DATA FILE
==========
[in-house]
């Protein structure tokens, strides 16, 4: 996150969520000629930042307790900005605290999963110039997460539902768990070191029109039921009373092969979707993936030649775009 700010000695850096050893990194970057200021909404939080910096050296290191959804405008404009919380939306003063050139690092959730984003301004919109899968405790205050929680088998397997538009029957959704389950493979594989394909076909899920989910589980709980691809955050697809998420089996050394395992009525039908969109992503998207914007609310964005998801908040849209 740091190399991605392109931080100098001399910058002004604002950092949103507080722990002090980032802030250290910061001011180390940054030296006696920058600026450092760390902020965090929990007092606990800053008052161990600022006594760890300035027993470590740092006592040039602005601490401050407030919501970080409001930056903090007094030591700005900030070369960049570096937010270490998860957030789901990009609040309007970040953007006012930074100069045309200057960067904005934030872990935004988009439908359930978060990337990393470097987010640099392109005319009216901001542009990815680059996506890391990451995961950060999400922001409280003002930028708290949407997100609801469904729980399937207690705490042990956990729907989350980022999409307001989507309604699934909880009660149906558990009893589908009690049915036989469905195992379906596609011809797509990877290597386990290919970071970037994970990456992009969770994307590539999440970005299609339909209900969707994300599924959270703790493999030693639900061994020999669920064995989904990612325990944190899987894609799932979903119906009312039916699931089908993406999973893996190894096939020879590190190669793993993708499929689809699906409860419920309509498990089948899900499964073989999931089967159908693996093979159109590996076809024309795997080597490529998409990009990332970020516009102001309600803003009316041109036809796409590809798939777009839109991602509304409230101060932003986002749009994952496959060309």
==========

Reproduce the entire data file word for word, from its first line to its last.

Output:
[in-house]
């Protein structure tokens, strides 16, 4: 996150969520000629930042307790900005605290999963110039997460539902768990070191029109039921009373092969979707993936030649775009 700010000695850096050893990194970057200021909404939080910096050296290191959804405008404009919380939306003063050139690092959730984003301004919109899968405790205050929680088998397997538009029957959704389950493979594989394909076909899920989910589980709980691809955050697809998420089996050394395992009525039908969109992503998207914007609310964005998801908040849209 740091190399991605392109931080100098001399910058002004604002950092949103507080722990002090980032802030250290910061001011180390940054030296006696920058600026450092760390902020965090929990007092606990800053008052161990600022006594760890300035027993470590740092006592040039602005601490401050407030919501970080409001930056903090007094030591700005900030070369960049570096937010270490998860957030789901990009609040309007970040953007006012930074100069045309200057960067904005934030872990935004988009439908359930978060990337990393470097987010640099392109005319009216901001542009990815680059996506890391990451995961950060999400922001409280003002930028708290949407997100609801469904729980399937207690705490042990956990729907989350980022999409307001989507309604699934909880009660149906558990009893589908009690049915036989469905195992379906596609011809797509990877290597386990290919970071970037994970990456992009969770994307590539999440970005299609339909209900969707994300599924959270703790493999030693639900061994020999669920064995989904990612325990944190899987894609799932979903119906009312039916699931089908993406999973893996190894096939020879590190190669793993993708499929689809699906409860419920309509498990089948899900499964073989999931089967159908693996093979159109590996076809024309795997080597490529998409990009990332970020516009102001309600803003009316041109036809796409590809798939777009839109991602509304409230101060932003986002749009994952496959060309």